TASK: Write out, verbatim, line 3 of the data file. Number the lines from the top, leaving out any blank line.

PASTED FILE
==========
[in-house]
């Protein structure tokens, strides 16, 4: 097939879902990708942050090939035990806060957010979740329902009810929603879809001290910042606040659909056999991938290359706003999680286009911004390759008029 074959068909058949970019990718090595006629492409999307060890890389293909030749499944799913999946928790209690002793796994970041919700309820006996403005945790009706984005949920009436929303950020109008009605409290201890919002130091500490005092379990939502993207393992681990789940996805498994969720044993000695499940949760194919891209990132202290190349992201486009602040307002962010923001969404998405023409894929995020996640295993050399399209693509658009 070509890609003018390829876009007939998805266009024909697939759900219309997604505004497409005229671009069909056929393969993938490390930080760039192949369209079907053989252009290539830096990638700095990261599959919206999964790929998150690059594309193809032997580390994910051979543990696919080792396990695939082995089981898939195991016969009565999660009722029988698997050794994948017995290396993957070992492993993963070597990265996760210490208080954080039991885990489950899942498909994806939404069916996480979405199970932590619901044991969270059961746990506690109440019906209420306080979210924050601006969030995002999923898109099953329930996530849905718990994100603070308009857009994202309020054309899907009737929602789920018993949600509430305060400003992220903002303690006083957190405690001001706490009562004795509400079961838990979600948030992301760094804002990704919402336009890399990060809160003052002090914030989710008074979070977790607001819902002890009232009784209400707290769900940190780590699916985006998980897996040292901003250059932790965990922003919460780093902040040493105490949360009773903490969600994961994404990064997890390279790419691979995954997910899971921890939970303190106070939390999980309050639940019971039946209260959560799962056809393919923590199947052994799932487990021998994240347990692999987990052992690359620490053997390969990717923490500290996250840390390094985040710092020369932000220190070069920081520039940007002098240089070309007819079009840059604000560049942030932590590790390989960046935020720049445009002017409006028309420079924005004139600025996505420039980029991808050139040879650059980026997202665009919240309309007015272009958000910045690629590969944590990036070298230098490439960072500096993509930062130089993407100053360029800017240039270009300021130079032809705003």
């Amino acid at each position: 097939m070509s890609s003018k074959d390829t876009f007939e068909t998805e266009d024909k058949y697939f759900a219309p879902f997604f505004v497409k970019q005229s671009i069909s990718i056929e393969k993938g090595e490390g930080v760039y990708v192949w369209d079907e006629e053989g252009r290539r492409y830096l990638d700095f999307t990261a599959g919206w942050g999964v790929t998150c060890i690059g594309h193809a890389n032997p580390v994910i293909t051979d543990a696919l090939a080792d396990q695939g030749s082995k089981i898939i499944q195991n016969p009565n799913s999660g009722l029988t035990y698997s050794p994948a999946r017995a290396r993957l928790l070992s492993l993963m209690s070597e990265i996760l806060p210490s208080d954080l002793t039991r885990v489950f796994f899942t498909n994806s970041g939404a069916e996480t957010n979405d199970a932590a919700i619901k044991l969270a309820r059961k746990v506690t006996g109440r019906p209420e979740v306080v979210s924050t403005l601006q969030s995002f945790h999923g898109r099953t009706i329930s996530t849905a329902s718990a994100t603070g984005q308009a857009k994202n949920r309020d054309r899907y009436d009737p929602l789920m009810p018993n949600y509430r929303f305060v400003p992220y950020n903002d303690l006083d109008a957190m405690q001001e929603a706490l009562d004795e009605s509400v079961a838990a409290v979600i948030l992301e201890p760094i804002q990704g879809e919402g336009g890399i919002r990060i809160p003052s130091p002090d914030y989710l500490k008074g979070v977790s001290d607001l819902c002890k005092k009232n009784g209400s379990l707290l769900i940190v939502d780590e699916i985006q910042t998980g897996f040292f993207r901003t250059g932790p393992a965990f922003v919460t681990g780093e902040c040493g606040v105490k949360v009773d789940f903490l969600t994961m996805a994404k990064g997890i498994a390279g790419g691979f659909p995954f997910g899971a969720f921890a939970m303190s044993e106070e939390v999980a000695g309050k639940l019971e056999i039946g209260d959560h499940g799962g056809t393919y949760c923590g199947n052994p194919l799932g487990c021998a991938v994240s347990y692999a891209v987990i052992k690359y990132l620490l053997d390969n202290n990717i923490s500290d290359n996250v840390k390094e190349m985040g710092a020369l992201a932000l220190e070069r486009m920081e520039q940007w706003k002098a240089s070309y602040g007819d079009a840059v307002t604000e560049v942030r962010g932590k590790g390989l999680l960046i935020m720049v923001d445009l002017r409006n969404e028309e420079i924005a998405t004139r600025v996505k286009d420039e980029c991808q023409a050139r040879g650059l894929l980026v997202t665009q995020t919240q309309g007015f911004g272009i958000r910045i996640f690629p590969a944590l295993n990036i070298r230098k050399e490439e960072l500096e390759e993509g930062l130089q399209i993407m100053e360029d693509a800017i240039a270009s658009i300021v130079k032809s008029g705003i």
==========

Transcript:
């Amino acid at each position: 097939m070509s890609s003018k074959d390829t876009f007939e068909t998805e266009d024909k058949y697939f759900a219309p879902f997604f505004v497409k970019q005229s671009i069909s990718i056929e393969k993938g090595e490390g930080v760039y990708v192949w369209d079907e006629e053989g252009r290539r492409y830096l990638d700095f999307t990261a599959g919206w942050g999964v790929t998150c060890i690059g594309h193809a890389n032997p580390v994910i293909t051979d543990a696919l090939a080792d396990q695939g030749s082995k089981i898939i499944q195991n016969p009565n799913s999660g009722l029988t035990y698997s050794p994948a999946r017995a290396r993957l928790l070992s492993l993963m209690s070597e990265i996760l806060p210490s208080d954080l002793t039991r885990v489950f796994f899942t498909n994806s970041g939404a069916e996480t957010n979405d199970a932590a919700i619901k044991l969270a309820r059961k746990v506690t006996g109440r019906p209420e979740v306080v979210s924050t403005l601006q969030s995002f945790h999923g898109r099953t009706i329930s996530t849905a329902s718990a994100t603070g984005q308009a857009k994202n949920r309020d054309r899907y009436d009737p929602l789920m009810p018993n949600y509430r929303f305060v400003p992220y950020n903002d303690l006083d109008a957190m405690q001001e929603a706490l009562d004795e009605s509400v079961a838990a409290v979600i948030l992301e201890p760094i804002q990704g879809e919402g336009g890399i919002r990060i809160p003052s130091p002090d914030y989710l500490k008074g979070v977790s001290d607001l819902c002890k005092k009232n009784g209400s379990l707290l769900i940190v939502d780590e699916i985006q910042t998980g897996f040292f993207r901003t250059g932790p393992a965990f922003v919460t681990g780093e902040c040493g606040v105490k949360v009773d789940f903490l969600t994961m996805a994404k990064g997890i498994a390279g790419g691979f659909p995954f997910g899971a969720f921890a939970m303190s044993e106070e939390v999980a000695g309050k639940l019971e056999i039946g209260d959560h499940g799962g056809t393919y949760c923590g199947n052994p194919l799932g487990c021998a991938v994240s347990y692999a891209v987990i052992k690359y990132l620490l053997d390969n202290n990717i923490s500290d290359n996250v840390k390094e190349m985040g710092a020369l992201a932000l220190e070069r486009m920081e520039q940007w706003k002098a240089s070309y602040g007819d079009a840059v307002t604000e560049v942030r962010g932590k590790g390989l999680l960046i935020m720049v923001d445009l002017r409006n969404e028309e420079i924005a998405t004139r600025v996505k286009d420039e980029c991808q023409a050139r040879g650059l894929l980026v997202t665009q995020t919240q309309g007015f911004g272009i958000r910045i996640f690629p590969a944590l295993n990036i070298r230098k050399e490439e960072l500096e390759e993509g930062l130089q399209i993407m100053e360029d693509a800017i240039a270009s658009i300021v130079k032809s008029g705003i």